Collider2D information outdated?,

I am quite new to Unity and I just started working on a 2D platformer, more precisely on the movement of the playable character. Now, when it comes to collision detection, the information returned to me by the Collider2D seems to be outdated, as I can enter one frame’s worth of movement into any wall and will only get pushed back to where I am supposed to be once I let go of the button. So if my character is walking right and should be at x = 15 to just touch the wall, he will be stuck at x = 15.1 until I let go of the right arrow key. Maybe I just messed up the order of code or maybe something else, whatever it is, if anyone could help me, I would be most grateful. The code is given below.

void FixedUpdate()
    move = Input.GetAxisRaw("Horizontal");
	velocity.x = Mathf.MoveTowards(velocity.x, speed * move, Mathf.Abs(move) * acceleration + (1 - Mathf.Abs(move)) * deceleration);
	Collider2D[] hits = Physics2D.OverlapBoxAll(transform.position, boxCollider.size, 0);
	foreach(Collider2D hit in hits)//push the character out of potential intersections after movement
			ColliderDistance2D colliderDistance = hit.Distance(boxCollider);

			if (colliderDistance.isOverlapped && colliderDistance.isValid)
				transform.Translate(colliderDistance.normal * Mathf.Abs(colliderDistance.distance));

You don’t move with the physics system at all. You manually force move the object using the transform component and then let the physics system detect the overlap. This is not how the physics system should be used. You essentially try to manually implement your own physics system on top of Unity’s Box2d physics by just picking out certain information from the physics system.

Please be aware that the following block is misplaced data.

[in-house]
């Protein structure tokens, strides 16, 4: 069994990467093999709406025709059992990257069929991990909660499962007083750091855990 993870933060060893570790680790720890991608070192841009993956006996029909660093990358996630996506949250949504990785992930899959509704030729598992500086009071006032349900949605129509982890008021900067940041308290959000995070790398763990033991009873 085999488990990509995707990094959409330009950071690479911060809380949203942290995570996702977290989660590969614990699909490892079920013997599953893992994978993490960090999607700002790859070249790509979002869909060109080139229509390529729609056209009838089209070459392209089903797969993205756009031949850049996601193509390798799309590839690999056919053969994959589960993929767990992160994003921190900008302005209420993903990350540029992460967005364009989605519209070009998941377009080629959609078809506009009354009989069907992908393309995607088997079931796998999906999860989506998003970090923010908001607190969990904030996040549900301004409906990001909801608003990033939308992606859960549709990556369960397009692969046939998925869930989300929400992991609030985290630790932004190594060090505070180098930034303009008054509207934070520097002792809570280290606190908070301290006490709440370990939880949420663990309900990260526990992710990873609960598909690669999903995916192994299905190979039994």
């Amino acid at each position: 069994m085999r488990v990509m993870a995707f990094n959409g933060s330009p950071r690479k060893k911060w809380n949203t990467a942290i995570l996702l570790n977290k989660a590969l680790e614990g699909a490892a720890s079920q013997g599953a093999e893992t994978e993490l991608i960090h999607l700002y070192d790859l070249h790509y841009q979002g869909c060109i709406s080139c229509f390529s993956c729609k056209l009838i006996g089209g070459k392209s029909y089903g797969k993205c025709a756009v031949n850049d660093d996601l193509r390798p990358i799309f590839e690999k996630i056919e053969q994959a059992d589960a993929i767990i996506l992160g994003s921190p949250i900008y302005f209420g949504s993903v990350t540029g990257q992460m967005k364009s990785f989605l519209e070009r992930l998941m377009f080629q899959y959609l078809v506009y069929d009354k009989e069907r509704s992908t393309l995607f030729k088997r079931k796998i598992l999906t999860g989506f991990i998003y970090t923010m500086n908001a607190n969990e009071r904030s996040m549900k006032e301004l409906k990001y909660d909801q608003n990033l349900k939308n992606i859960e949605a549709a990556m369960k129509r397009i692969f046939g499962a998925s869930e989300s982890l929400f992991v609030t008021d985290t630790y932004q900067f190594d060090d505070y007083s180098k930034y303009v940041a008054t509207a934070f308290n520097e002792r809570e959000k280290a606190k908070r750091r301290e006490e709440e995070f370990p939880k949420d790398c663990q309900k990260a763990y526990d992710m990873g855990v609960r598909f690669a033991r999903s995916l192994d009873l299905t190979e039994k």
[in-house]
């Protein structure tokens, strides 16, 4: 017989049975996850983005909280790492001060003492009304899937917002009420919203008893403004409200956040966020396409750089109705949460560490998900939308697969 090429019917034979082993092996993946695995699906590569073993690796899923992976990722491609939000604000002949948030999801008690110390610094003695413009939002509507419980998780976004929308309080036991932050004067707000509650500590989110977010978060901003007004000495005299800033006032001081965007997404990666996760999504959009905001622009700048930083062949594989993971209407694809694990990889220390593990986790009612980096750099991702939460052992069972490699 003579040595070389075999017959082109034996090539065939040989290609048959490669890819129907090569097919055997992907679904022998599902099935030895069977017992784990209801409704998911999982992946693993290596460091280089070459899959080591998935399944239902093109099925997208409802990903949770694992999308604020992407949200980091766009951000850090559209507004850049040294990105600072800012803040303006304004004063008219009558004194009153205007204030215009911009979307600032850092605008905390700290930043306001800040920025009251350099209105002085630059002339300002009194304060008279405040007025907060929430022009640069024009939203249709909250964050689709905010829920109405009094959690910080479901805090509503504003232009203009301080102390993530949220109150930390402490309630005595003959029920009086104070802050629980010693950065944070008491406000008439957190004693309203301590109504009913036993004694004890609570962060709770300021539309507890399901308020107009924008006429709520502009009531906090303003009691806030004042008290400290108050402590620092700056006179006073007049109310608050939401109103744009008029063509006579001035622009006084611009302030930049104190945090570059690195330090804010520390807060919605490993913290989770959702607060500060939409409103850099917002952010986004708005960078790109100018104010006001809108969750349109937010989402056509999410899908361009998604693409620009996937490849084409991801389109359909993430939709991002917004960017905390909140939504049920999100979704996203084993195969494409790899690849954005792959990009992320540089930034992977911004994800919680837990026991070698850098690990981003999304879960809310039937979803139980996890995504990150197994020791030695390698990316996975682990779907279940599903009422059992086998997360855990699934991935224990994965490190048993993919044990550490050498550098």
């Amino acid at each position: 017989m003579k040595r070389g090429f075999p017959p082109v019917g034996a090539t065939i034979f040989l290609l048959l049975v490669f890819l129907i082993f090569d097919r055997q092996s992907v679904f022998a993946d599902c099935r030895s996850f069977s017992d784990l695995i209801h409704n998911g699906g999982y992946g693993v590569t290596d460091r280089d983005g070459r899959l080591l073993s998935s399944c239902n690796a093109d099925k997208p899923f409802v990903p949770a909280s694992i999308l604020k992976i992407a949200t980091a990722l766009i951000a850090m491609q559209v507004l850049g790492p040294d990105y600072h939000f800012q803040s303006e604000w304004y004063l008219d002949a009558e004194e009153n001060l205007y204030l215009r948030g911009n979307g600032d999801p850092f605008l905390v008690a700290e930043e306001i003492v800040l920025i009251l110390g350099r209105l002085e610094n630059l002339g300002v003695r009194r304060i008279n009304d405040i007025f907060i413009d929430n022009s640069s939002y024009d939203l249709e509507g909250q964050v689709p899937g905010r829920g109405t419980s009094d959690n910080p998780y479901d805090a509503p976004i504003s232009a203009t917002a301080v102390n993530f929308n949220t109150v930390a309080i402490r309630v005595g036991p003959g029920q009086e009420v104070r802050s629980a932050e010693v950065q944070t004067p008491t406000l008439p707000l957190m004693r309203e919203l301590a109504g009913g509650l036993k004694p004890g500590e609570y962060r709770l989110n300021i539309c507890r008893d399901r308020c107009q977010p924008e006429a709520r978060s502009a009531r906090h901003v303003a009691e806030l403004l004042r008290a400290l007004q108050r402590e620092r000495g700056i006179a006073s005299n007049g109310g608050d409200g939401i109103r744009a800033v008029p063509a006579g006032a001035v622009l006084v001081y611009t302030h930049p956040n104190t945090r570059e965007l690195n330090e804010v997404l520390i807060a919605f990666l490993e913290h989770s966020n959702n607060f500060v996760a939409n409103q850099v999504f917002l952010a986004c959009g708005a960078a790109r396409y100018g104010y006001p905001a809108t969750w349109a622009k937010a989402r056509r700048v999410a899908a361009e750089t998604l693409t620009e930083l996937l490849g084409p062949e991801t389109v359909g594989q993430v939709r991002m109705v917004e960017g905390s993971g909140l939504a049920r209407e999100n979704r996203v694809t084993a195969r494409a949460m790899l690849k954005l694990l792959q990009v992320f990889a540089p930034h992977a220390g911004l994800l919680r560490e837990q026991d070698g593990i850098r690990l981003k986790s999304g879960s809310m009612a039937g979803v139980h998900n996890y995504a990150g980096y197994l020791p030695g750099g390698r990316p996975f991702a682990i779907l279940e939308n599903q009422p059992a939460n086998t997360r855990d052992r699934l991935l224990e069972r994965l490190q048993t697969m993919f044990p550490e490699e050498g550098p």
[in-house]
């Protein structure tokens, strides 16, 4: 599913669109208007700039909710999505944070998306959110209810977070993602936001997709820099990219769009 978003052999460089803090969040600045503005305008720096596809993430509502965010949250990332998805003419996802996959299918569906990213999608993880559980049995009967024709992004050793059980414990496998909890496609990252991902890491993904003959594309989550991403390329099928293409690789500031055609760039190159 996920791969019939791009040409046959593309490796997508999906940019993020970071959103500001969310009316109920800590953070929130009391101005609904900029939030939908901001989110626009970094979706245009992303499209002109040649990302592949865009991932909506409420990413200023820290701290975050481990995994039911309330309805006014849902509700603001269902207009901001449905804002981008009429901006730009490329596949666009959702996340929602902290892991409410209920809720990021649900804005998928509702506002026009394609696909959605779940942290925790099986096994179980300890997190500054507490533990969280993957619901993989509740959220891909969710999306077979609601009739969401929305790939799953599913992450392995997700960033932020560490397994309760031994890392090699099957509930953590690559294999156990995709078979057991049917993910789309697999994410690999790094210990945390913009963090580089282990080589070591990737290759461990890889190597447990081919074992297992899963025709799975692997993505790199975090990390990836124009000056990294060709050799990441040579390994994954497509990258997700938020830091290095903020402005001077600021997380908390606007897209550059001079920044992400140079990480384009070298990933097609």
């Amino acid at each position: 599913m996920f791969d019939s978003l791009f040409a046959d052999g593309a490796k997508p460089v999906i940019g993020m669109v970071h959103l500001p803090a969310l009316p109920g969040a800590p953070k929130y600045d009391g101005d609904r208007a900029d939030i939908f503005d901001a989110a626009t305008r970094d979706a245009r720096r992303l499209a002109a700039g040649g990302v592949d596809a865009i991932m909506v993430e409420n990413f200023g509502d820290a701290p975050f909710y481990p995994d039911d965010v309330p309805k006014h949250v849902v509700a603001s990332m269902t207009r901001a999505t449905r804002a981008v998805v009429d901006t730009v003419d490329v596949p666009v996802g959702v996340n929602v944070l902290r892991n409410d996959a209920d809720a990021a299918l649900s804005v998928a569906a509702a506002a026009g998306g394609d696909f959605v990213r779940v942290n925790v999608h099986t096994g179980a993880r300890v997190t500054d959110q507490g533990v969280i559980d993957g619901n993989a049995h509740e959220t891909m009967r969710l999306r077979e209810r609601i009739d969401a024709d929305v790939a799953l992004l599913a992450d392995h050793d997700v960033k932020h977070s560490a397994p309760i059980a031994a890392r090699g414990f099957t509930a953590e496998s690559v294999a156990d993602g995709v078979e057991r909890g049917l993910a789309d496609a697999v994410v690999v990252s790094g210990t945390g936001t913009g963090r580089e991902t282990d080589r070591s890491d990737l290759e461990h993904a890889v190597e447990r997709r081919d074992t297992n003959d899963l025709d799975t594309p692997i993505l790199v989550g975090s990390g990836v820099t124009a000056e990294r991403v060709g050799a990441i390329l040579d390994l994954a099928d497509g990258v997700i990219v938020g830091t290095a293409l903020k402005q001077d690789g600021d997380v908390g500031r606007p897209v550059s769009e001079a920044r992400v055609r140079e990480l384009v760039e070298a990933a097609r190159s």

Note that Box2d (Unity’s “Physics2D” engine) as well Nvidia’s PhysX (Unity’s 3d “Physics” engine) have their own representations of all objects relevant for physical interactions. Unity does not automatically update those whenever you change the corresponding object in the Unity engine. This is done automatically when Unity performs a physics step. However since you essentially roll your own system the syncronisation of all colliders happens the next frame. You could use Physics2D.SyncTransforms after you changed the position / rotation of a collider and before you try to check any overlaps using the Physics2d system.

Over all I don’t really get the point of rolling your own rudimentary collision response implementation. You don’t modify the velocity when a collision happens. Is there a reason you don’t want to use Unity’s rigidbody simulation?

ps: Note that in general, moving a collider without a rigidbody can cause huge performance issues because all colliders without a rigidbody are considered stationary. They might be baked into one static collision model. So moving individual colliders would essentially rip that model apart each time a collider is moved.